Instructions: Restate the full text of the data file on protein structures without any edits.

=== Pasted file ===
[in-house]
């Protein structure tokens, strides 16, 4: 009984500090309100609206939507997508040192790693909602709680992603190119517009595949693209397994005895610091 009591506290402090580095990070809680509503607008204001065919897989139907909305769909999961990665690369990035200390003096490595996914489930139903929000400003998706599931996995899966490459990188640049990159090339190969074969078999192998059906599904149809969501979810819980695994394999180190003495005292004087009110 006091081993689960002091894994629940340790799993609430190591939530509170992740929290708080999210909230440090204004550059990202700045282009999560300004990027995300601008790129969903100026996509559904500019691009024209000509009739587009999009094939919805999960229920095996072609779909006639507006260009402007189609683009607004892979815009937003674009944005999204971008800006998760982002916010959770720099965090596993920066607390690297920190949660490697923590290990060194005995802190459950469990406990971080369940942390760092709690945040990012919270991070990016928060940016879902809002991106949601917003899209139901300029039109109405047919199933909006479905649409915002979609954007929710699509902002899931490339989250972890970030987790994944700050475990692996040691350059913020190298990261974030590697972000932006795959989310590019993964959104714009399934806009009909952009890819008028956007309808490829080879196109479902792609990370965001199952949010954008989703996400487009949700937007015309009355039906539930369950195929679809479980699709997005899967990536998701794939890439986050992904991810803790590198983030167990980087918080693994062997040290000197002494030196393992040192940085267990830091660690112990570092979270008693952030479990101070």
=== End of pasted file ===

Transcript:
[in-house]
């Protein structure tokens, strides 16, 4: 009984500090309100609206939507997508040192790693909602709680992603190119517009595949693209397994005895610091 009591506290402090580095990070809680509503607008204001065919897989139907909305769909999961990665690369990035200390003096490595996914489930139903929000400003998706599931996995899966490459990188640049990159090339190969074969078999192998059906599904149809969501979810819980695994394999180190003495005292004087009110 006091081993689960002091894994629940340790799993609430190591939530509170992740929290708080999210909230440090204004550059990202700045282009999560300004990027995300601008790129969903100026996509559904500019691009024209000509009739587009999009094939919805999960229920095996072609779909006639507006260009402007189609683009607004892979815009937003674009944005999204971008800006998760982002916010959770720099965090596993920066607390690297920190949660490697923590290990060194005995802190459950469990406990971080369940942390760092709690945040990012919270991070990016928060940016879902809002991106949601917003899209139901300029039109109405047919199933909006479905649409915002979609954007929710699509902002899931490339989250972890970030987790994944700050475990692996040691350059913020190298990261974030590697972000932006795959989310590019993964959104714009399934806009009909952009890819008028956007309808490829080879196109479902792609990370965001199952949010954008989703996400487009949700937007015309009355039906539930369950195929679809479980699709997005899967990536998701794939890439986050992904991810803790590198983030167990980087918080693994062997040290000197002494030196393992040192940085267990830091660690112990570092979270008693952030479990101070």